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Original Investigation
May 20, 2019

Association Between Statin Use and Risk of Dementia After a Concussion

Author Affiliations
  • 1Department of Medicine, University of Toronto, Toronto, Ontario, Canada
  • 2Evaluative Clinical Sciences Program, Sunnybrook Research Institute, Toronto, Ontario, Canada
  • 3Institute for Clinical Evaluative Sciences in Ontario, Toronto, Ontario, Canada
  • 4Division of General Internal Medicine, Sunnybrook Health Sciences Centre, Toronto, Ontario, Canada
  • 5Center for Leading Injury Prevention Practice Education & Research, Toronto, Ontario, Canada
JAMA Neurol. 2019;76(8):887-896. doi:10.1001/jamaneurol.2019.1148
Key Points

Question  Is statin use associated with an increased or decreased risk of subsequent dementia after a concussion?

Findings  In this large extended population-based double cohort study following 28 815 patients after a concussion, the 5-year incidence of dementia was substantial and statin use was associated with a significantly reduced risk of subsequent dementia.

Meaning  Concussions are associated with an increased long-term risk of dementia, which is modestly reduced for patients receiving a statin.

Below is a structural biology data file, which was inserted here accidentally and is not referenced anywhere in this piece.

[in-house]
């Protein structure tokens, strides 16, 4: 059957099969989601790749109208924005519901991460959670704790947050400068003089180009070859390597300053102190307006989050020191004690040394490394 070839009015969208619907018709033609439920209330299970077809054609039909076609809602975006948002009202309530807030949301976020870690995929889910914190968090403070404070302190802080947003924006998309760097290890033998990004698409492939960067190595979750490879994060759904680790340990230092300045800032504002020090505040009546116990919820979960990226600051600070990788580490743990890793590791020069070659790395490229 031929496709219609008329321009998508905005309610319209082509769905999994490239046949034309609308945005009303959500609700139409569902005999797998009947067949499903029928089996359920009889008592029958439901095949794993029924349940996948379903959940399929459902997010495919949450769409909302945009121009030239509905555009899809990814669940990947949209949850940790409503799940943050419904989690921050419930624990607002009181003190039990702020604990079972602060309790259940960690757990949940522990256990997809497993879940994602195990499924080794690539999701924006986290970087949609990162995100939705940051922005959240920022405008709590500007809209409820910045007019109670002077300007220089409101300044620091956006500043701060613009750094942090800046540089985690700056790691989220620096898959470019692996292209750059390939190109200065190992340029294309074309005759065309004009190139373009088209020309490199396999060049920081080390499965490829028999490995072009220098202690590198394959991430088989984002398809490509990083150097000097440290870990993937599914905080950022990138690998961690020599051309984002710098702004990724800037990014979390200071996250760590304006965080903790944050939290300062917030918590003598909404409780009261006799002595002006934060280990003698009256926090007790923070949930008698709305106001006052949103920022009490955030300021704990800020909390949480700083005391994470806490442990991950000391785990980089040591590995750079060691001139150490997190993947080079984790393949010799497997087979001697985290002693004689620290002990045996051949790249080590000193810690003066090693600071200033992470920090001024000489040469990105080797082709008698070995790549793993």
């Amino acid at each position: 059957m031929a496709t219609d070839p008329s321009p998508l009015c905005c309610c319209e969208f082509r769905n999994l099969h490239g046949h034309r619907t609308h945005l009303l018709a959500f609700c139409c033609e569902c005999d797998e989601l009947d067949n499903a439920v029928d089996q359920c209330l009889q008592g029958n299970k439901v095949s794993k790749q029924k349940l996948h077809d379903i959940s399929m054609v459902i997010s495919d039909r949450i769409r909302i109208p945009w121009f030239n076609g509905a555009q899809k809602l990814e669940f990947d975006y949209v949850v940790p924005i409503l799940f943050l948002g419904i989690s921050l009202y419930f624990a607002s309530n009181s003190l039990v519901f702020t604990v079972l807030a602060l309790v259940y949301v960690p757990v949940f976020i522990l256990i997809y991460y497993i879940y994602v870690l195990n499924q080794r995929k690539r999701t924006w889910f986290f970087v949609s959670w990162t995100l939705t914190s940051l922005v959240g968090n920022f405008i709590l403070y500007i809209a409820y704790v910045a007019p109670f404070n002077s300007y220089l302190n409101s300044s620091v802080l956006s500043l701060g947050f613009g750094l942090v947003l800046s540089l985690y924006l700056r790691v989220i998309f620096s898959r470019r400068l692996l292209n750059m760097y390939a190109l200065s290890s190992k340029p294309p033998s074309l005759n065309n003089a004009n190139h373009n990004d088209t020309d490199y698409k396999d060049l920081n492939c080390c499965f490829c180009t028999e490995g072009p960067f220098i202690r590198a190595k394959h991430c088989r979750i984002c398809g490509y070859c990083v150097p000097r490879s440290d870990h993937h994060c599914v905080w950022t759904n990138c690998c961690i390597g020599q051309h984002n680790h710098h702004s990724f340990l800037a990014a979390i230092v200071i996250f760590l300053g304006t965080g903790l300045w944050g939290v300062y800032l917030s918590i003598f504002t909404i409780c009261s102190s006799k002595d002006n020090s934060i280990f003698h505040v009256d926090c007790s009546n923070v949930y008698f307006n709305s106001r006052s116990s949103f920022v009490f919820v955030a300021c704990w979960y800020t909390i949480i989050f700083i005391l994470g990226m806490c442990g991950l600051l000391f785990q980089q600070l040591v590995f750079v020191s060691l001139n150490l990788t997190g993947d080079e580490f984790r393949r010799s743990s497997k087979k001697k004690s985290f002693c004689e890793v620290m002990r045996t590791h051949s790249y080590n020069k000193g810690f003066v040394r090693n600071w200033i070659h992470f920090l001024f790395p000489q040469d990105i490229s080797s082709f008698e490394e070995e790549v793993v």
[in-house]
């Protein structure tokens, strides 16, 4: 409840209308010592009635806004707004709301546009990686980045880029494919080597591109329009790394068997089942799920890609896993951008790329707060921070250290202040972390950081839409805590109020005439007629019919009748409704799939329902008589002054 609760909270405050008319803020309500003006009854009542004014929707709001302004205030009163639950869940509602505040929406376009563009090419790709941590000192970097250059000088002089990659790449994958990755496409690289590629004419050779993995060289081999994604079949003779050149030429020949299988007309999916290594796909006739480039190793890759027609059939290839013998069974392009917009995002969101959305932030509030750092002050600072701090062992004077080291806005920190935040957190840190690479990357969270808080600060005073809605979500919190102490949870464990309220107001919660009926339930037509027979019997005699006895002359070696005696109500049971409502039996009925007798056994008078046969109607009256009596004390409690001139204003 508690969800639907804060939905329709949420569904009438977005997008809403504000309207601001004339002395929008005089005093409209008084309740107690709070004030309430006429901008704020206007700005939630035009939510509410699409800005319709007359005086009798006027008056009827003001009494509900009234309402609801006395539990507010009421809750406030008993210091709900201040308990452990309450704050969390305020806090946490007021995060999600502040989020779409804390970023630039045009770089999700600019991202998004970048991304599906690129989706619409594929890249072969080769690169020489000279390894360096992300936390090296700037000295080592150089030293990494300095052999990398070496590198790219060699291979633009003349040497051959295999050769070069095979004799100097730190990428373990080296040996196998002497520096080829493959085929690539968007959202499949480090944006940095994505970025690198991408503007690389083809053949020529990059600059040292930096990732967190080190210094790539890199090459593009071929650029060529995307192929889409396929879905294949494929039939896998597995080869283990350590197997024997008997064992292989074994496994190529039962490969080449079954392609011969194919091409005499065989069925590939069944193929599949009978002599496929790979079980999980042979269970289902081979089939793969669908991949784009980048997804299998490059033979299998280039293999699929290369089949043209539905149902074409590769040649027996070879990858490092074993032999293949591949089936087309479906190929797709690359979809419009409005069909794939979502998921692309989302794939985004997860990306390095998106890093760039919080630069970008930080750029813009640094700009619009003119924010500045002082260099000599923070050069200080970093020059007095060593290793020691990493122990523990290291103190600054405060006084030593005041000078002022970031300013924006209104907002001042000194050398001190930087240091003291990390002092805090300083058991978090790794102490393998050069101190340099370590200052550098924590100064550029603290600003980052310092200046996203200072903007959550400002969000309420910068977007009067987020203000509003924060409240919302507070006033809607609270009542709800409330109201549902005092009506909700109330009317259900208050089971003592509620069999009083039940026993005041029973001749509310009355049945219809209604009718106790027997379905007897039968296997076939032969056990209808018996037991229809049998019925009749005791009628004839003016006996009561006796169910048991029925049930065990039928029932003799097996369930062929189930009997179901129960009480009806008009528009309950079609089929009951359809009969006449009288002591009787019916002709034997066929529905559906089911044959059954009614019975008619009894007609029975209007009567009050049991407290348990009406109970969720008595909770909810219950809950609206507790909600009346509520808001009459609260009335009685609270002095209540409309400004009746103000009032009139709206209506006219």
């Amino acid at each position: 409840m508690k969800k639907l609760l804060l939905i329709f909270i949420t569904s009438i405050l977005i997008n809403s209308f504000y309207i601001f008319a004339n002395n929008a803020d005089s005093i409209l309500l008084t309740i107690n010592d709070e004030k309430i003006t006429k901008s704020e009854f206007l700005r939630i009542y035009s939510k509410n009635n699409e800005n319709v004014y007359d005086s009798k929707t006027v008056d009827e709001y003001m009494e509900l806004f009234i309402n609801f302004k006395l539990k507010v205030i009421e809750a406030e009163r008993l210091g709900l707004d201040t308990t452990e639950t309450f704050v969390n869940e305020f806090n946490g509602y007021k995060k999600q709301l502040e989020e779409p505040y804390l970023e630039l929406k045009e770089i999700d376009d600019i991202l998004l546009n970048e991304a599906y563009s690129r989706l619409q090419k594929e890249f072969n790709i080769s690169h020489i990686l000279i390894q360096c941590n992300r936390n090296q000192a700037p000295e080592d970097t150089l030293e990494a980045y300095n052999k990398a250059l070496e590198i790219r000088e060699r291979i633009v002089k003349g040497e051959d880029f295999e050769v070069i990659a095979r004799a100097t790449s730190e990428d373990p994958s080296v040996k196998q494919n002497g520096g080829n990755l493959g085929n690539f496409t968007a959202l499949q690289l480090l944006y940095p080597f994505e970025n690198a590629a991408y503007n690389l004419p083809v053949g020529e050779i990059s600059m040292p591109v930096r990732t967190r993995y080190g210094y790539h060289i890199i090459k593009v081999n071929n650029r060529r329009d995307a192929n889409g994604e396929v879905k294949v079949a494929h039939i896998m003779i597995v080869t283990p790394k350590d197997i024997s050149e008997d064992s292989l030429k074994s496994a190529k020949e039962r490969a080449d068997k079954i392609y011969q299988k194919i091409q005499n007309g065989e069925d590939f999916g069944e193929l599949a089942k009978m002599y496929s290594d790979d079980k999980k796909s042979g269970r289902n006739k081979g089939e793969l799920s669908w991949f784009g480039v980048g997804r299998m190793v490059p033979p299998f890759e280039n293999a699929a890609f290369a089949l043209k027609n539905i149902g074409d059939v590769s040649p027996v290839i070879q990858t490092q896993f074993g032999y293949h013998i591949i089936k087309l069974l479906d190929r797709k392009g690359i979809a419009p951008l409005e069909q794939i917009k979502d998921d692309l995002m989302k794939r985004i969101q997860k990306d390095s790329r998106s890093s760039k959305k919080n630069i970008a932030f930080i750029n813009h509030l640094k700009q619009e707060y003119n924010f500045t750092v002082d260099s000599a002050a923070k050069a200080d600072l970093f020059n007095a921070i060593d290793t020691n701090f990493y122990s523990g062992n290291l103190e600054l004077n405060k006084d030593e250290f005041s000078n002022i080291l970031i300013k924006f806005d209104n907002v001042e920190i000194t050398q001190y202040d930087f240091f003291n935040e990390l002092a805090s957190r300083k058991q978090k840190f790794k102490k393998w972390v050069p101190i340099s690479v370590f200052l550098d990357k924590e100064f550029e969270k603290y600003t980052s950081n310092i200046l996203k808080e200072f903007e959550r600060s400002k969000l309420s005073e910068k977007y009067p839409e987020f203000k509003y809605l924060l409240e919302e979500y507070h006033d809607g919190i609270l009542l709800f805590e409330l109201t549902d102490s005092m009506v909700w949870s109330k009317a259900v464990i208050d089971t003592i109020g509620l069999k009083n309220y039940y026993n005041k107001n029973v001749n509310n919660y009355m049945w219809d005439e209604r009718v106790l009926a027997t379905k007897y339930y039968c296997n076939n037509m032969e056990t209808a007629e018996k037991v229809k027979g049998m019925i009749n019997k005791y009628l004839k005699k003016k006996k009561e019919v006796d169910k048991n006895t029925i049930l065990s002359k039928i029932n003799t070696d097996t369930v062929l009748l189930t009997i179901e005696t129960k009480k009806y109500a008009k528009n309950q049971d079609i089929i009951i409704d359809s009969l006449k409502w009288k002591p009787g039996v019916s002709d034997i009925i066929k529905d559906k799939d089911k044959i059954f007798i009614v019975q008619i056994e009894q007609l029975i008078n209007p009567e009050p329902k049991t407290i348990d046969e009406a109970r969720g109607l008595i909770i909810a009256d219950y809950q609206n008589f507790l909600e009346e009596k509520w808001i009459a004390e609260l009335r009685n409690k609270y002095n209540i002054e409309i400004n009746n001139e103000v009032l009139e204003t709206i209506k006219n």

Importance  Concussions are an acute injury that may lead to chronic disability, while statin use might improve neurologic recovery.

Objective  To test whether statin use is associated with an increased or decreased risk of subsequent dementia after a concussion.

Design, Setting, and Participants  Large extended population-based double cohort study in Ontario, Canada, from April 1, 1993, to April 1, 2013 (enrollment), and continued until March 31, 2016 (follow-up). Dates of analysis were April 28, 2014, through March 21, 2019. Participants were older adults diagnosed as having a concussion, excluding severe cases resulting in hospitalization, individuals with a prior diagnosis of dementia or delirium, and those who died within 90 days.

Exposure  Statin prescription within 90 days after a concussion.

Main Outcome and Measure  Long-term incidence of dementia.

Results  This study identified 28 815 patients diagnosed as having a concussion (median age, 76 years; 61.3% female), of whom 7058 (24.5%) received a statin, and 21 757 (75.5%) did not receive a statin. A total of 4727 patients subsequently developed dementia over a mean follow-up of 3.9 years, equal to an incidence of 1 case per 6 patients. Patients who received a statin had a 13% reduced risk of dementia compared with patients who did not receive a statin (relative risk, 0.87; 95% CI, 0.81-0.93; P < .001). The decreased risk of dementia associated with statin use applied to diverse patient groups, remained independent of other cardiovascular medication use, intensified over time, was distinct from the risk of subsequent depression, and was not observed in patients after an ankle sprain.

Conclusions and Relevance  In this study, older adults had a substantial long-term risk of dementia after a concussion, which was associated with a modest reduction among patients receiving a statin.